Q&A with Asura Enkhbayar: Looking Ahead to STI 2018

How do we measure the impact of research? And how can we learn to do it better?

From September 12 to 14, the ScholCommLab’s Asura Enkhbayar will attend STI 2018, an international bibliometrics and scientiometrics conference dedicated to answering these questions. Hosted by the Centre for Science and Technology Studies (CWTS) at Leiden University in collaboration with the European Network of Indicator Developers (ENID), the conference will cover a diverse array of topics from reproducibility in scientometrics to evaluation of open scholarship and everything in between.

Here, Enkhbayar tells us more about the conference, the research he’ll be presenting, and what he’s most looking forward to about visiting the beautiful city of Leiden.  

Tell me about STI. What’s the focus of the conference?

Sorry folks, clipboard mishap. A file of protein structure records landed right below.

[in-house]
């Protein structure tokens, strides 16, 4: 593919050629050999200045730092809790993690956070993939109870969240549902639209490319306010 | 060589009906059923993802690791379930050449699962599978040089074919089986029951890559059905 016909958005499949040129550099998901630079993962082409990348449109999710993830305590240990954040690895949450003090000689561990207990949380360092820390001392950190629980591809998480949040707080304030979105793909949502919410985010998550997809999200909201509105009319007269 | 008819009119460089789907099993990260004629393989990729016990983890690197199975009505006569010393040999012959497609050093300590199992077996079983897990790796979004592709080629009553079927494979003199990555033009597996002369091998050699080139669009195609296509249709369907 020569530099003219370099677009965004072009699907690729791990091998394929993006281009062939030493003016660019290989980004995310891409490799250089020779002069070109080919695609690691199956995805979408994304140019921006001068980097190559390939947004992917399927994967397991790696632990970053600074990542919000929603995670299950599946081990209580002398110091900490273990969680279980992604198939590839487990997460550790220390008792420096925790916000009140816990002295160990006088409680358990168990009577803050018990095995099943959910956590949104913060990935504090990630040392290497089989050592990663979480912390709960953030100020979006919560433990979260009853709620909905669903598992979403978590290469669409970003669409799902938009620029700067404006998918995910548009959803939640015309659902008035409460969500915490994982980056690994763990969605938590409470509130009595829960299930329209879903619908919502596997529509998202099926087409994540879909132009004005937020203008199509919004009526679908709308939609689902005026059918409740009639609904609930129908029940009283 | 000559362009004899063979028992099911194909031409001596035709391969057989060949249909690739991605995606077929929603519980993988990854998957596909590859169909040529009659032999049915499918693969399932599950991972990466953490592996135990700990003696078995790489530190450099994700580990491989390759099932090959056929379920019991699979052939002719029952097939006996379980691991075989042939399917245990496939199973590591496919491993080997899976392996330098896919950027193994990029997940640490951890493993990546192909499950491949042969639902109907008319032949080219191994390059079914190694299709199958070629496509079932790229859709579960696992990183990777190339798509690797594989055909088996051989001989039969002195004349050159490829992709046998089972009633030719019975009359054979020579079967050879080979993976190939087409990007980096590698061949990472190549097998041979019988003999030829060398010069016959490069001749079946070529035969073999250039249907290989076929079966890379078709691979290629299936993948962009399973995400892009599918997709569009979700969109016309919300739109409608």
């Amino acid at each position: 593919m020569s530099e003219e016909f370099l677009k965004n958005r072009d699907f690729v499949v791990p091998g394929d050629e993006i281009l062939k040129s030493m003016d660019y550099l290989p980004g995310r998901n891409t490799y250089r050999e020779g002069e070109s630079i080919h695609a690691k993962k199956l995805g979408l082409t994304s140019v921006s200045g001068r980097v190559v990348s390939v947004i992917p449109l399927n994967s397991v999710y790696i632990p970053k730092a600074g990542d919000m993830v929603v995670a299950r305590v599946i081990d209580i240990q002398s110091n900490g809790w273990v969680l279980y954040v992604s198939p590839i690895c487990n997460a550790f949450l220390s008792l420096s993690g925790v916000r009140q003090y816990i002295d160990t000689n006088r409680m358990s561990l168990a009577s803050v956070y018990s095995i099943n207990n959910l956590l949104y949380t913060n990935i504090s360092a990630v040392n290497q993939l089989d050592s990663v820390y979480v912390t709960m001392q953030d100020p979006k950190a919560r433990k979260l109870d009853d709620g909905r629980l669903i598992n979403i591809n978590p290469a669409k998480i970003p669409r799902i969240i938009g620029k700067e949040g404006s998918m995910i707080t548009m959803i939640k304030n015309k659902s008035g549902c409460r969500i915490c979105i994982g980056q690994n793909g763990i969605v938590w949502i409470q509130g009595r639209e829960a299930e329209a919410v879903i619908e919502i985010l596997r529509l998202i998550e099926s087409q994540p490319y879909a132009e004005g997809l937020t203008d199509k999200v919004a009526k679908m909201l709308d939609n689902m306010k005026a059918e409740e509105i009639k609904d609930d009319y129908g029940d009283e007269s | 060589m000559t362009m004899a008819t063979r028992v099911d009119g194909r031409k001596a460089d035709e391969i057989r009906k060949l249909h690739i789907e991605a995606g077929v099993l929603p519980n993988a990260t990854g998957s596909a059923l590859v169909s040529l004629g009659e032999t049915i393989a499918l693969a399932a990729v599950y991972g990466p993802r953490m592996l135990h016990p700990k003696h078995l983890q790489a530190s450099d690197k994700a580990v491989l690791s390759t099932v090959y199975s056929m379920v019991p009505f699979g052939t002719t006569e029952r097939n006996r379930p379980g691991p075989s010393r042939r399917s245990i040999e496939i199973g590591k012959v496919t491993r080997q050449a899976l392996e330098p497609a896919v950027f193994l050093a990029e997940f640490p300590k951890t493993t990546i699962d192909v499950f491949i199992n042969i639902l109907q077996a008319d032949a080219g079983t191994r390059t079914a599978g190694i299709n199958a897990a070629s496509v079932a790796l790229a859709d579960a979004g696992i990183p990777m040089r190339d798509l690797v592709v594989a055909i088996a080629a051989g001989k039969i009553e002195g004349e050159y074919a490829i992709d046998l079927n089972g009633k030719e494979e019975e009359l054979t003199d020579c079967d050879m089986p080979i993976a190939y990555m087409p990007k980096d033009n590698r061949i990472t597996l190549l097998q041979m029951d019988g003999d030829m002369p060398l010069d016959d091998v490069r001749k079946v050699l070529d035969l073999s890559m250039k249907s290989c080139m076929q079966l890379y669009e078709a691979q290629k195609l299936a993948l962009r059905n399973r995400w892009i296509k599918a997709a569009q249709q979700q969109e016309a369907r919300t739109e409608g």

The STI is the biggest conference for scientiometricians and bibliometricians. We are attending especially because of the track dedicated to challenges of social media data for bibliometrics.

The theme of this year’s conference is “indicators in transition” and their role in driving more comprehensive, socially oriented forms of Science, Technology and Innovation evaluation. What, in your opinion, are some of the most important “indicators in transition” we’re seeing today?

That’s a big question! Well, I guess it’s the big question that everyone’s trying to answer at the moment. There’s a large demand for—I’ll just put it this way—better indicators, because people are spotting problems with the current status quo.

Some years ago, the big focus in this field was altmetrics, which is supposedly a better indicator of social impact. But, now, with all the big developments in social media and digital communication, people are critically investigating the nature of many new indicators. It’s an ongoing development, and I feel like there’s a new critical perspective coming into play, which is being emphasized more and more in research. I think that’s a great thing.